Kids know better than the censors

Graph of knowledge versus danger, showing the censors assuming knowledge increases danger, whereas kids know knowledge decreases danger.

I haven’t visited Indexed in ages, but this image from last month says it all, eh?

The censors would treat us all like children. They imagine we’re unable to make our own decisions That unless “They” make the decisions for us — secretly and unaccountably — then we will succumb to the danger.

3 Replies to “Kids know better than the censors”

  1. I am often surprised where my 8 year old ends up on the intertubes. I am willing to take that risk. He is clever. That is not to say we do not monitor and discuss with him. What is a little sad is the degree of censorship in the school environment. Talk about stifling creativity.

  2. I would ask, do you want to block stuff because:

    1. it is in your better political interest to do so?
    2. it is in your better commercial interest do so?
    3. it is in your better religious interest to do so?

    These are the wrong reasons to block stuff. Some people make a living by saying, “Trust me, I know better and I will protect you from your nightmares.” It’s quite common really. It comes in many guises of suppression and repression.

    I remember the saying, “Trust me, I’m a doctor!” People roll about laughing. But can you also say, “Trust me, I’m a police man?” Or “Trust me, I’m a censor?” You should be equally aware. I’d doubt you’d say, “Trust me, I’m a politician”. Yet the others are doing what they say.

    Create a system like this and it is open to abuse. I have a book here in my house. It was a banned book. It is called The Age of Consent and is by that unsavoury character Norman Lindsay. Maybe I have been harmed by this book.

    So you need an independent arbitrator, you always need one, and the lines are never clear. So then you need an open process so it can be scrutinised and check with appropriate balances. People who say the law-makers should be above the law are the scariest sort. The law-makers and implementers are the ones who should be subject to the most scrutiny by the general populace. Otherwise you end up with corruption and other unsavoury practices as power leads to many things.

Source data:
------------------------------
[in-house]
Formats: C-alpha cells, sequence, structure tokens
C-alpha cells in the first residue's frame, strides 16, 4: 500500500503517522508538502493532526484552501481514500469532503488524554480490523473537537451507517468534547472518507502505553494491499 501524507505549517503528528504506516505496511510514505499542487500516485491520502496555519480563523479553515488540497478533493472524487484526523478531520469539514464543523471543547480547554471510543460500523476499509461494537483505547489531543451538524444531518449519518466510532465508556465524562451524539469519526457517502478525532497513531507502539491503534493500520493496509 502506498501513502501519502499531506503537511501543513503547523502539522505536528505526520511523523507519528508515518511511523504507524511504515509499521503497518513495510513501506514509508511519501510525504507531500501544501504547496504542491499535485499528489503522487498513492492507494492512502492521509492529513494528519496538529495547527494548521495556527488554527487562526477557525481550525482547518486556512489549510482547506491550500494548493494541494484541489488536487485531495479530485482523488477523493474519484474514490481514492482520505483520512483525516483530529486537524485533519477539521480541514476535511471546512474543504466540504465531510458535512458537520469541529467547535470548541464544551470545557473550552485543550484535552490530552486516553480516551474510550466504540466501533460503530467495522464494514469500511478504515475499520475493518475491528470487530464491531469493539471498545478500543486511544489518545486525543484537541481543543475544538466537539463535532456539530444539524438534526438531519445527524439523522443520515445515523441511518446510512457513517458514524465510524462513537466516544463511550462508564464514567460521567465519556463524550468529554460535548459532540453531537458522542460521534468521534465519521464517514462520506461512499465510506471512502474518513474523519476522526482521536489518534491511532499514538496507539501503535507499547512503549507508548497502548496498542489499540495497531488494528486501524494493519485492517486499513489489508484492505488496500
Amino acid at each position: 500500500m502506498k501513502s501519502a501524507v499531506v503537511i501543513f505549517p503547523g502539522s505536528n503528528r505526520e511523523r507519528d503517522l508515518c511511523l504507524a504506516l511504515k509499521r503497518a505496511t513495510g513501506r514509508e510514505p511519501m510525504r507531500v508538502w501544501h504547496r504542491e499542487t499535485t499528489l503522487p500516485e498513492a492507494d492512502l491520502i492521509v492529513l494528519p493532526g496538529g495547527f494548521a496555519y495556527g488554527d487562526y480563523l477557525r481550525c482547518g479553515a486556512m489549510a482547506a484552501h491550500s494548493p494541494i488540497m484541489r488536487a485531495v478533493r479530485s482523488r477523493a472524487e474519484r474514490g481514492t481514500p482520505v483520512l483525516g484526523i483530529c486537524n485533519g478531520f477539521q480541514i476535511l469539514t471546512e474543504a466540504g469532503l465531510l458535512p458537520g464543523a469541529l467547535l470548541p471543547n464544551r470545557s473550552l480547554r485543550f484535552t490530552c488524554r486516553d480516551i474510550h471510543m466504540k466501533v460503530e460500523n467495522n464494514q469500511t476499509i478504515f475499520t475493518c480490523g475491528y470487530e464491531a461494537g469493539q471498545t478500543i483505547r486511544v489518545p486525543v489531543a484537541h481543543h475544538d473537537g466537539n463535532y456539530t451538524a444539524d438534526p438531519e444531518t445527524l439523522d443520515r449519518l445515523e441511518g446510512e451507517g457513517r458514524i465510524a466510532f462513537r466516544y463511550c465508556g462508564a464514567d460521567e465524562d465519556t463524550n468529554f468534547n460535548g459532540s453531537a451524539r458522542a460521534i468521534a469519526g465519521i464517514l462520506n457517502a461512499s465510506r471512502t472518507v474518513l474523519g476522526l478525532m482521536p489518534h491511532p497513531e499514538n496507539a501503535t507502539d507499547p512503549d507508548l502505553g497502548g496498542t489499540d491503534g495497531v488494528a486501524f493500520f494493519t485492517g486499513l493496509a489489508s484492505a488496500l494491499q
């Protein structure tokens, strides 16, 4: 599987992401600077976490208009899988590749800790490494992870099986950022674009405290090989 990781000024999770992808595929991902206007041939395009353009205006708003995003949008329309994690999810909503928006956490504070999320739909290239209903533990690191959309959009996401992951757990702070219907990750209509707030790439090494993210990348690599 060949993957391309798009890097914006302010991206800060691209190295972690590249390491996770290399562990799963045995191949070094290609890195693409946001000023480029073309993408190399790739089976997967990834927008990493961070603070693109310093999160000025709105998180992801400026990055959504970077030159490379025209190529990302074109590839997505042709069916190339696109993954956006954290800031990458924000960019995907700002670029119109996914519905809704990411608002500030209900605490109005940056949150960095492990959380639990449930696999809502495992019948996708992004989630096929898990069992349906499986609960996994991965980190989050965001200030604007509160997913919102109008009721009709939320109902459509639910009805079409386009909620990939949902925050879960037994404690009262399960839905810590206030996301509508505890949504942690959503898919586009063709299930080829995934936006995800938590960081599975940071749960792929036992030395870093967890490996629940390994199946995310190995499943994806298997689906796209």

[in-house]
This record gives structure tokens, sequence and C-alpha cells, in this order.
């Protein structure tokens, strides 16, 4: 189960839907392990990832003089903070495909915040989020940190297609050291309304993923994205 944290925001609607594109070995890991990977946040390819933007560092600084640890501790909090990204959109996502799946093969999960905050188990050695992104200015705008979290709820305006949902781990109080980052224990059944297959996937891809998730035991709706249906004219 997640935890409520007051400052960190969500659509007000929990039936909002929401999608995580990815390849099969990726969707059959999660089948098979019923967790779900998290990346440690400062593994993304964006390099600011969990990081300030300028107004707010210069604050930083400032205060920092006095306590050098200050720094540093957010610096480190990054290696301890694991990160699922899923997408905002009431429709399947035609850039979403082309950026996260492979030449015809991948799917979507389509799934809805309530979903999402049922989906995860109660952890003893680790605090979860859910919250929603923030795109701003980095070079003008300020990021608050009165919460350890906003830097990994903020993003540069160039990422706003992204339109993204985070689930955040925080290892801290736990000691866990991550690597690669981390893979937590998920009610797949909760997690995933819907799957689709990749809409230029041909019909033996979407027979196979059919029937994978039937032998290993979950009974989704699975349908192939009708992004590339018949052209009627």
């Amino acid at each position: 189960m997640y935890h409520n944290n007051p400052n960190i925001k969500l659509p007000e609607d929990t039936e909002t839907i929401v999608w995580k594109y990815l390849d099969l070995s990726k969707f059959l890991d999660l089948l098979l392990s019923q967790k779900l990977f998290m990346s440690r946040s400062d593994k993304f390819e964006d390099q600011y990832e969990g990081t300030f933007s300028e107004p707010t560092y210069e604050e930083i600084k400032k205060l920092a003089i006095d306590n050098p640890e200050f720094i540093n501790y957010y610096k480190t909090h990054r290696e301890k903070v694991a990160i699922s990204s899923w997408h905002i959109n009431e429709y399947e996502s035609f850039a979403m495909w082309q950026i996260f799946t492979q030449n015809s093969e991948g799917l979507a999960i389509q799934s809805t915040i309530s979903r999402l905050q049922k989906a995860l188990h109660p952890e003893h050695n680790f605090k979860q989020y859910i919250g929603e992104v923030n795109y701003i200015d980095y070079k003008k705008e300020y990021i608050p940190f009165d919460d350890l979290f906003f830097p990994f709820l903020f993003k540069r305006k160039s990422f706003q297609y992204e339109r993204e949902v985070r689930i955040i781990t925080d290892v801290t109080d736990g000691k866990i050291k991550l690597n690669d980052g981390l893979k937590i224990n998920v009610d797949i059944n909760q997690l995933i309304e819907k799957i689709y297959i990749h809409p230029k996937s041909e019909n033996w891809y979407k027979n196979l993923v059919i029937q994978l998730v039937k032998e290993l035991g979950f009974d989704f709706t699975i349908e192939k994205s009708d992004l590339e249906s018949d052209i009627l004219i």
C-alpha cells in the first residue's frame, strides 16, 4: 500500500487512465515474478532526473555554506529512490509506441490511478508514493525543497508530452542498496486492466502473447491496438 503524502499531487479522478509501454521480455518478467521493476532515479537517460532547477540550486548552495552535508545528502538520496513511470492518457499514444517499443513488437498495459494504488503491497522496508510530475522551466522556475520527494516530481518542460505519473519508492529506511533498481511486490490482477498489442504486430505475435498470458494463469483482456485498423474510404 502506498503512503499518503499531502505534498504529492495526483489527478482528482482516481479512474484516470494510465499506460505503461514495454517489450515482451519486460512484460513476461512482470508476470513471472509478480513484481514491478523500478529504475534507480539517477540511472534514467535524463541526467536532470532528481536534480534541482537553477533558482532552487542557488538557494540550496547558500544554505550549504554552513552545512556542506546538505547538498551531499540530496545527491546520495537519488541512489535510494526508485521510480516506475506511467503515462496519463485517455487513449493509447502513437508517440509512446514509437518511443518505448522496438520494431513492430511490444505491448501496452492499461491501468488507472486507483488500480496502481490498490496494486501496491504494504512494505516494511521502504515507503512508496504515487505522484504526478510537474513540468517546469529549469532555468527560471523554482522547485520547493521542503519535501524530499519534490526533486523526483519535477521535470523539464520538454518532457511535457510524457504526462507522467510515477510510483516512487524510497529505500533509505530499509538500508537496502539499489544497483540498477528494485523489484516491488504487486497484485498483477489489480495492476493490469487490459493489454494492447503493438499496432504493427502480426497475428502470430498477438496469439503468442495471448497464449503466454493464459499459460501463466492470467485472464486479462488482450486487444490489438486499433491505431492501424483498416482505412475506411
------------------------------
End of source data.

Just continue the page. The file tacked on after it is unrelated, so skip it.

3. @Colin Campbell: You’ve hit the nail on the head. You don’t dump your kids into the street and expect “the street” to automatically ensure they never encounter anything “inappropriate”. So why do some people imagine you should or even can do it online?

    Stephen Fry got it right in an interview for the BBC:

    The internet is a city and, like any great cit,… there are also slums and there are red light districts and there are really sleazy areas where you wouldn’t want your children wandering alone.

    And you say, “But how do I know which shops are selling good gear in the city and how do I know which are bad? How do I know which streets are safe and how do I know which aren’t?” Well you find out.

    What you don’t need is a huge authority or a series of identity cards and police escorts to take you round the city because you can’t be trusted to do it yourself or for your children to do it.

    And I think people must understand that about the internet — it is a new city, it’s a virtual city and there will be parts of it of course that they dislike, but you don’t pull down London because it’s got a red light district.

    Of course the pro-censorship folks are often the kind of people who reckon there should be no red light district at all. As a friend reminded me the other day, so often their zealotry is driven by their own guilt — but that’s another essay for another day.

    @yewenyi: Of course, with a secret blacklist of “unwanted” material, the government is precisely saying, “Trust me, I’m a politician”.

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